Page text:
There was no one in the Development Academy last season quite like Efrain Alvarez. In reality, there have been few like him in the academy’s history.
Alvarez has been a star in the making seemingly since he first stepped over the lines for the Galaxy in the DA more than two years ago. His first three months in the academy, for the Galaxy 14s, he scored 16 goals. He was a no-doubt starter in the attacking midfield for John Hackworth’s U.S. U15 BNT practically from the moment he was eligible. He’s been playing up in age group seemingly his entire youth career, and he almost invariably looks like the most dangerous force on the field. He was at the center of a desperate tug-of-war between the USSF and the FMF, a battle Mexico appears to have won.
At least for now.
All the while, Alvarez quietly became the biggest star in the LA Galaxy’s highly regarded academy. He was moved to the 18s this season despite being a 2020, three years younger than the oldest players in that age group. He scored a goal in the semifinals of the Galaxy’s incredible postseason run. He scored again in the final, their only goal of the game. Galaxy brass had already known Alvarez was a star in the making, one of those players you move mountains to sign. The question was whether they would be able to. Reports proliferated that LigaMX clubs practically lined up one after the other to secure his signature.
So the news hit hard on Wednesday. The Galaxy did it. Alvarez is reportedly about to sign for Los Dos in the USL.
— Adam Serrano (@LAGalaxyInsider) August 2, 2017
When Don Garber talks about MLS being a league of choice, I think I know what he means. He is speaking by and large to casual fans, who want reassurance that big name international players who have not yet begun to collect social security checks are interested in signing with MLS. That given the choice between leagues, some enterprising 25-year old will choose MLS over a raft of seemingly more lucrative offers. I think this is a fair interpretation of his language.
But when I think league of choice, and I’m considering the longevity and growth of the league, I’m far more concerned with what the country’s best teenagers are doing. From the league’s standpoint, even though the names are fractionally as glitzy, keeping guys like Weston McKennie, Haji Wright and Alvarez home is a bigger deal. Because there are more of them, they are cheaper, and they are reproducible. And they are a lot of fun.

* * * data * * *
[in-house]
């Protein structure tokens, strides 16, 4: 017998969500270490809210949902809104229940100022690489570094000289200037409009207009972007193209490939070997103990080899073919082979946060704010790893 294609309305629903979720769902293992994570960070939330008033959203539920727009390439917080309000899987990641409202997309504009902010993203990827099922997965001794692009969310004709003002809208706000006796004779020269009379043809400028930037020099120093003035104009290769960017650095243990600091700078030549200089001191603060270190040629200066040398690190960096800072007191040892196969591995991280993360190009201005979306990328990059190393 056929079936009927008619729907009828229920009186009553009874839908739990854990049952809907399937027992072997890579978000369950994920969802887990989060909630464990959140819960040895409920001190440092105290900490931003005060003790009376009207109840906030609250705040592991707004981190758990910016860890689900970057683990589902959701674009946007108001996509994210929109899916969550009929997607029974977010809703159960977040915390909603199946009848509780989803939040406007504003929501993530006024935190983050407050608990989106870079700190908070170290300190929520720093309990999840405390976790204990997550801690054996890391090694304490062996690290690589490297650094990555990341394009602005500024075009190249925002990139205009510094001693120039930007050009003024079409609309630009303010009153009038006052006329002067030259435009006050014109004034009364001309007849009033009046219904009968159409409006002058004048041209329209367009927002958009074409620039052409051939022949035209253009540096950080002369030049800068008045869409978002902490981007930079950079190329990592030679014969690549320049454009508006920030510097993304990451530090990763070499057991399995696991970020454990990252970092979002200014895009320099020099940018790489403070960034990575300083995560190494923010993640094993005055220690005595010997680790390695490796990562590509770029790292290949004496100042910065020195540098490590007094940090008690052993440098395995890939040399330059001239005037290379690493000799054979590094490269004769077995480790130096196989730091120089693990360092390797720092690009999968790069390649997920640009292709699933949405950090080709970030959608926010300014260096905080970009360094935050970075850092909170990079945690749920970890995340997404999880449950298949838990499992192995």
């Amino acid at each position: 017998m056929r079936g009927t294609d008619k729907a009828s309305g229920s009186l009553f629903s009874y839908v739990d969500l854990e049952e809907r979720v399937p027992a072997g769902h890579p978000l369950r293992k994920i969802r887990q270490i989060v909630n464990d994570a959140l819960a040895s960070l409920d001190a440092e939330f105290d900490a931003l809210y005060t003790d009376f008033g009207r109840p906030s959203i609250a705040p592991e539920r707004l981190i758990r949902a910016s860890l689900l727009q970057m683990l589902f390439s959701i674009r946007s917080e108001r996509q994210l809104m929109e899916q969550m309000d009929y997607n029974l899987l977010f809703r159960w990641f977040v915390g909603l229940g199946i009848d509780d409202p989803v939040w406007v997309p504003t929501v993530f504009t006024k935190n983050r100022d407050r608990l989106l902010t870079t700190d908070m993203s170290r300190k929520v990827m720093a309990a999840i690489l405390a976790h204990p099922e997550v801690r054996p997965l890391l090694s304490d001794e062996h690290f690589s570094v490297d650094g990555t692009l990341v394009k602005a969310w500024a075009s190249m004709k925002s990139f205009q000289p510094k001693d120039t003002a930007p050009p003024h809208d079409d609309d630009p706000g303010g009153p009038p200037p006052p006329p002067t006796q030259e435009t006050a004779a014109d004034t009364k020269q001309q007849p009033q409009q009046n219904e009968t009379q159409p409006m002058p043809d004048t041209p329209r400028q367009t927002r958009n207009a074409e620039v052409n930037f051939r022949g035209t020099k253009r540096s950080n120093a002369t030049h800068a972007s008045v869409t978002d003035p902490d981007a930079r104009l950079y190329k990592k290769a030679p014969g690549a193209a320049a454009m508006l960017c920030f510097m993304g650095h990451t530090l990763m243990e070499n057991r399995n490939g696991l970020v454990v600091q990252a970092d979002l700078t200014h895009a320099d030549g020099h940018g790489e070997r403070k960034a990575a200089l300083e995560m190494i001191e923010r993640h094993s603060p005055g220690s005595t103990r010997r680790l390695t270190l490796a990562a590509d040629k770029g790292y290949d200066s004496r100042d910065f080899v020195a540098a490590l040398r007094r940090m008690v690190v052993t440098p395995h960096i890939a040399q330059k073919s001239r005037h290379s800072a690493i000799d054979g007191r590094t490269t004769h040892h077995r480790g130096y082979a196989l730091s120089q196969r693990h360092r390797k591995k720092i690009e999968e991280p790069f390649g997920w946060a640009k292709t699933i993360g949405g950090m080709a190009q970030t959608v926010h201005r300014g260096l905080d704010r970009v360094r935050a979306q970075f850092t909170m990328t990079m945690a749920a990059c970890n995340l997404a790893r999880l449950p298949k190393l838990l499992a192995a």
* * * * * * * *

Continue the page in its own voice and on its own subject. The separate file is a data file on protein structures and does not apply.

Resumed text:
Alvarez won’t move any national popularity needles or rattle any cages in first team war rooms across MLS. At least not yet. This is a play for the long term. As you’ve read, he’s now the youngest player in USL history, barely 15 years old. But he’s also the best leveraged in USL history, as nobody in their teens has ever signed with so much professional interest at his back. LigaMX clubs were practically crawling over each other to rope him into their academies. Alvarez still has things to prove, but I think it’s fair to say he’s on the fastest track to first team minutes available to an MLS Homegrown.
The argument about whether this is best for Alvarez’s progression will rage across the early paces of his career. Those questions are fair, mostly. The pathway from LA Galaxy II to the first team has been difficult to walk at best, and if Alvarez is the first true Los Dos breakthrough star with the senior team, he’ll be the first.
But if you’d bet on anyone being that player, it’d be Alvarez. The DA has scarcely produced a more enjoyable player to watch in its history.